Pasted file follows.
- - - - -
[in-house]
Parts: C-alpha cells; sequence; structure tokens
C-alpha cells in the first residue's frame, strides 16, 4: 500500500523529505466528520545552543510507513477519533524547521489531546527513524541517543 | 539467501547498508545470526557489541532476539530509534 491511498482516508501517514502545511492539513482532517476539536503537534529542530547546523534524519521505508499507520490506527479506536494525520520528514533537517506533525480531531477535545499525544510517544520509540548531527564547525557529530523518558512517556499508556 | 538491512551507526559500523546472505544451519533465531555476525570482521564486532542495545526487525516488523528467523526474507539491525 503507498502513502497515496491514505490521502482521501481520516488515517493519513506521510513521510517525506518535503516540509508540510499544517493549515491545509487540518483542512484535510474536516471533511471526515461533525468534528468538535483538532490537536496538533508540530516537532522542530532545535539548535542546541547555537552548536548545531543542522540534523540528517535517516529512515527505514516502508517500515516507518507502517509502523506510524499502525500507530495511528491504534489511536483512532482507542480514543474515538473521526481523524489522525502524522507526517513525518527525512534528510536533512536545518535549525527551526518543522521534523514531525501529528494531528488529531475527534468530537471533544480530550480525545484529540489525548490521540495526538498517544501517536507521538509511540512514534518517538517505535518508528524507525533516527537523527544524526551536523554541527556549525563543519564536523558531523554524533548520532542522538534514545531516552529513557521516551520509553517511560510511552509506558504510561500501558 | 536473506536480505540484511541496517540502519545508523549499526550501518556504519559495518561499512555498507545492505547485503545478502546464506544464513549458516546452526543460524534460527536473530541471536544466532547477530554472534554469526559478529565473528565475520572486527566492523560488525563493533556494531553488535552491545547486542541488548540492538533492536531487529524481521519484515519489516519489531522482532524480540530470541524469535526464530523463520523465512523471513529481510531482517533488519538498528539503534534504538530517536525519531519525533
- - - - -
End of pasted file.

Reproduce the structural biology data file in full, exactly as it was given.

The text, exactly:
[in-house]
Parts: C-alpha cells; sequence; structure tokens
C-alpha cells in the first residue's frame, strides 16, 4: 500500500523529505466528520545552543510507513477519533524547521489531546527513524541517543 | 539467501547498508545470526557489541532476539530509534 491511498482516508501517514502545511492539513482532517476539536503537534529542530547546523534524519521505508499507520490506527479506536494525520520528514533537517506533525480531531477535545499525544510517544520509540548531527564547525557529530523518558512517556499508556 | 538491512551507526559500523546472505544451519533465531555476525570482521564486532542495545526487525516488523528467523526474507539491525 503507498502513502497515496491514505490521502482521501481520516488515517493519513506521510513521510517525506518535503516540509508540510499544517493549515491545509487540518483542512484535510474536516471533511471526515461533525468534528468538535483538532490537536496538533508540530516537532522542530532545535539548535542546541547555537552548536548545531543542522540534523540528517535517516529512515527505514516502508517500515516507518507502517509502523506510524499502525500507530495511528491504534489511536483512532482507542480514543474515538473521526481523524489522525502524522507526517513525518527525512534528510536533512536545518535549525527551526518543522521534523514531525501529528494531528488529531475527534468530537471533544480530550480525545484529540489525548490521540495526538498517544501517536507521538509511540512514534518517538517505535518508528524507525533516527537523527544524526551536523554541527556549525563543519564536523558531523554524533548520532542522538534514545531516552529513557521516551520509553517511560510511552509506558504510561500501558 | 536473506536480505540484511541496517540502519545508523549499526550501518556504519559495518561499512555498507545492505547485503545478502546464506544464513549458516546452526543460524534460527536473530541471536544466532547477530554472534554469526559478529565473528565475520572486527566492523560488525563493533556494531553488535552491545547486542541488548540492538533492536531487529524481521519484515519489516519489531522482532524480540530470541524469535526464530523463520523465512523471513529481510531482517533488519538498528539503534534504538530517536525519531519525533